There’s an organization called WIC (Women, Infants, and Children). I think it’s like over 50% of the birthing population in the United States receives WIC benefits. Initially WIC was started to address the very high malnutrition rate of children in the 1960s. WIC was started in order to supplement giving formula to families. So, this has become normalized. WIC is actually very supportive of breastfeeding. They have lactation consultants and they’re very supportive of giving people lactation support. Ultimately, most people think of WIC as the formula program. You have over 50% of the population that’s dependent on WIC and WIC only gives you very specific kinds and amounts of formula. You can’t just go in and get any formula. That’s where part of the shortage comes from too. Now, since the crisis WIC has opened up their options as far as like what size and what types, but it all had to go through Washington, through a lot of bureaucratic red tape.
The maternity leave practices are inequitable too. The bottom line in my mind is that we as a culture and a society do not support families, we talk a good game. We talk about wanting to save babies by overturning Roe v Wade, but ultimately, we’re not doing the actual things that help families.
Mabin: Let’s all get together as parents and see what we can get that can be a better product because we can be healthier than this. We can be so much healthier than this. I believe that we can come up with something that is absolutely precious as a food supplement to give to our babies if properly formulated with delicacy and attention to what our humans need. We have all of the stem cell research. When a breastfeeding parent is giving them food, infant feeding from their body, they’re giving that baby stem cells, DNA exchange, antibodies made for them. Here we are giving this incredible substance, liquid organ, that we’re giving to a baby to help it grow. And it is specifically from that family lineage. That’s where my mind is like, you can’t make it in a factory, and this is what a woman’s body does.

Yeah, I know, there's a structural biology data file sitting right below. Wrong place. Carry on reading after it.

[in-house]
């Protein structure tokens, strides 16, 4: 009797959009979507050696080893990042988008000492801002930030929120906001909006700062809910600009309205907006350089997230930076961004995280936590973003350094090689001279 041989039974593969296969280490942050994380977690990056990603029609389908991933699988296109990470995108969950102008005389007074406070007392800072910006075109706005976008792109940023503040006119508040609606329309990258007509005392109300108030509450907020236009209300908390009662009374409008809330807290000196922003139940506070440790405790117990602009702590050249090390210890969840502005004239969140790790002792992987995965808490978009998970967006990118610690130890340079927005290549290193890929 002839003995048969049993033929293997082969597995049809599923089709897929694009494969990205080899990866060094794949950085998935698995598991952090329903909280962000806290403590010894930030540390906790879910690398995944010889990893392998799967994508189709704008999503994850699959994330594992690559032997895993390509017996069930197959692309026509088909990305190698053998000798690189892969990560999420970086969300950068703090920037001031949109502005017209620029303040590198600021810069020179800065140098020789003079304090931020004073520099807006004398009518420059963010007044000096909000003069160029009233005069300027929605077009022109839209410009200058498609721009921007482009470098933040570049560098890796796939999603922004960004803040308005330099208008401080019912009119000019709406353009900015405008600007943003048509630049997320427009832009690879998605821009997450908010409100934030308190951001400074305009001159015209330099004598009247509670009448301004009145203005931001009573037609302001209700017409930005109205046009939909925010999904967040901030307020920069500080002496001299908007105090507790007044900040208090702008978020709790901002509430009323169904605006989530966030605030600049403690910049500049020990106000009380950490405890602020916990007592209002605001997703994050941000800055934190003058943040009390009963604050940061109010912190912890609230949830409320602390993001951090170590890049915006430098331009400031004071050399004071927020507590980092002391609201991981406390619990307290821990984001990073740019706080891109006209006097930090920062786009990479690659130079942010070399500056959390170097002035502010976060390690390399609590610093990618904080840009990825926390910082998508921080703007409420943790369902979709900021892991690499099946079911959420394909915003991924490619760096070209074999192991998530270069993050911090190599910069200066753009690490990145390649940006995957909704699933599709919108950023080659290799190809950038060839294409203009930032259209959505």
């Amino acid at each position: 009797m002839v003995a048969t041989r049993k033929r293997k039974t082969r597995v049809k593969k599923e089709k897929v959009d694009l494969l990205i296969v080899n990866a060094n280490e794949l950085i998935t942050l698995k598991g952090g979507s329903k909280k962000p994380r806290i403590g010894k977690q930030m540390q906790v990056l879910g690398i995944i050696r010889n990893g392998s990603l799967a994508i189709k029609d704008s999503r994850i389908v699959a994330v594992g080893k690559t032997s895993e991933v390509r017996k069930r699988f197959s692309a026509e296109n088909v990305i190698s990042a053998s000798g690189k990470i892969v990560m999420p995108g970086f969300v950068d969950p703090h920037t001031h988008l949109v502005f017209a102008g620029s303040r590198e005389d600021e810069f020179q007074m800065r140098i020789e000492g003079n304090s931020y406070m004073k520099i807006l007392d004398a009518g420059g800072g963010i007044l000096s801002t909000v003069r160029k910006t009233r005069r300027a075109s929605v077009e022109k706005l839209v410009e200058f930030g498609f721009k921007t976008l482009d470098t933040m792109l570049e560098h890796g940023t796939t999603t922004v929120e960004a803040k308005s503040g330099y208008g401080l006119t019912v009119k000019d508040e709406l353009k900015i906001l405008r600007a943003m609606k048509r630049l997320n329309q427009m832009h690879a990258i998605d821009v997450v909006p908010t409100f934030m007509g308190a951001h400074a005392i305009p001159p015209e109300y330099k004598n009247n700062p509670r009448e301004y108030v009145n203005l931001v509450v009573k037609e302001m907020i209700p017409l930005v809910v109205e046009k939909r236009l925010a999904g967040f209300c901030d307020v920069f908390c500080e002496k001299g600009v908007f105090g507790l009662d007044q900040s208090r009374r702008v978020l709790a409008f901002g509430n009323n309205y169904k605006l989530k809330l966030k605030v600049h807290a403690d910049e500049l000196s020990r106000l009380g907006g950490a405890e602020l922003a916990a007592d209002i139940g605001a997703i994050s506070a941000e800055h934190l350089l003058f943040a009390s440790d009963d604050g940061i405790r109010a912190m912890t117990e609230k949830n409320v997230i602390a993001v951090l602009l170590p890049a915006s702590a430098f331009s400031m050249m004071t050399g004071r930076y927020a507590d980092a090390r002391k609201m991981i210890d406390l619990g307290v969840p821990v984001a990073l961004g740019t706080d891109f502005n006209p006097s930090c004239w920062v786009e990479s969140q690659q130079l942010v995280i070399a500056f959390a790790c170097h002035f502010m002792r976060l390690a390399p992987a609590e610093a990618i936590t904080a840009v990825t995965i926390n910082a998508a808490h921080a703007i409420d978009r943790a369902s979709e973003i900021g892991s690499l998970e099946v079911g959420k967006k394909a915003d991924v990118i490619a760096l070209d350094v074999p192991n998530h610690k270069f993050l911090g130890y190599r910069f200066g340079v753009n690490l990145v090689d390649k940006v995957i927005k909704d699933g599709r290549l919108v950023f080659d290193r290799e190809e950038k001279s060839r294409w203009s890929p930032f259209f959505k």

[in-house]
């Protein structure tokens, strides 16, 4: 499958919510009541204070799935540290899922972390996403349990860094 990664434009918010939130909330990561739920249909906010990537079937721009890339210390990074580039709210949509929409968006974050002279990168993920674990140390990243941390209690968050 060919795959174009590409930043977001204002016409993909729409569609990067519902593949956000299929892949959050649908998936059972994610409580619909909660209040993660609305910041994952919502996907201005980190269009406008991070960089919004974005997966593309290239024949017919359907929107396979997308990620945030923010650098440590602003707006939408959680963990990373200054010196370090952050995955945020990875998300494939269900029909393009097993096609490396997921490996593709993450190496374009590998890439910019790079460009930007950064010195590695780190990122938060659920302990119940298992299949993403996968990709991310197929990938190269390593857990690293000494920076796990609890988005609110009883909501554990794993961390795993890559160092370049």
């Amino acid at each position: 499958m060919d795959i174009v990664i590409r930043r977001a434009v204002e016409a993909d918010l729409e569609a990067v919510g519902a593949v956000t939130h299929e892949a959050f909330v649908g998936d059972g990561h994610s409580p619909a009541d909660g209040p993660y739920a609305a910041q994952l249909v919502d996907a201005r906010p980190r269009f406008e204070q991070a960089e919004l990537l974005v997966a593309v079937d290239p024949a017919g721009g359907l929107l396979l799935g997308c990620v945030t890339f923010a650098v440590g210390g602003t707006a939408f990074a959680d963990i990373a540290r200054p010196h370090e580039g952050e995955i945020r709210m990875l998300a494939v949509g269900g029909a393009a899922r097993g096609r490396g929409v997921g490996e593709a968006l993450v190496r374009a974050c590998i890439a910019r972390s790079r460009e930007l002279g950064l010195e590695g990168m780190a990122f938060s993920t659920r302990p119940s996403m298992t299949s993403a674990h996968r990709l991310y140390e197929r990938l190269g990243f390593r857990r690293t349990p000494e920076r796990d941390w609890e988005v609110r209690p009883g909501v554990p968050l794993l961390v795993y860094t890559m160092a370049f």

When the news became mainstream that there was an acute shortage of formula, the loudest of the media framed it as two distinct camps: either you breastfeed or you formula feed. Is there a better way to understand the options for feeding young children?
Pearson: According to the CDC, breastfeeding is a “public health imperative.” What complicates things is that it is indeed a choice by mothers to breastfeed, and so cultural and societal norms can also dictate whether a person breastfeeds or not, and that family history and culture can make folks feel strongly one way or another. Added to that, we as a nation and society do not support birthing people and postpartum people and their babies very well. The US has some of the worst health outcomes for mothers and babies in the developed world, and even worse than some developing countries.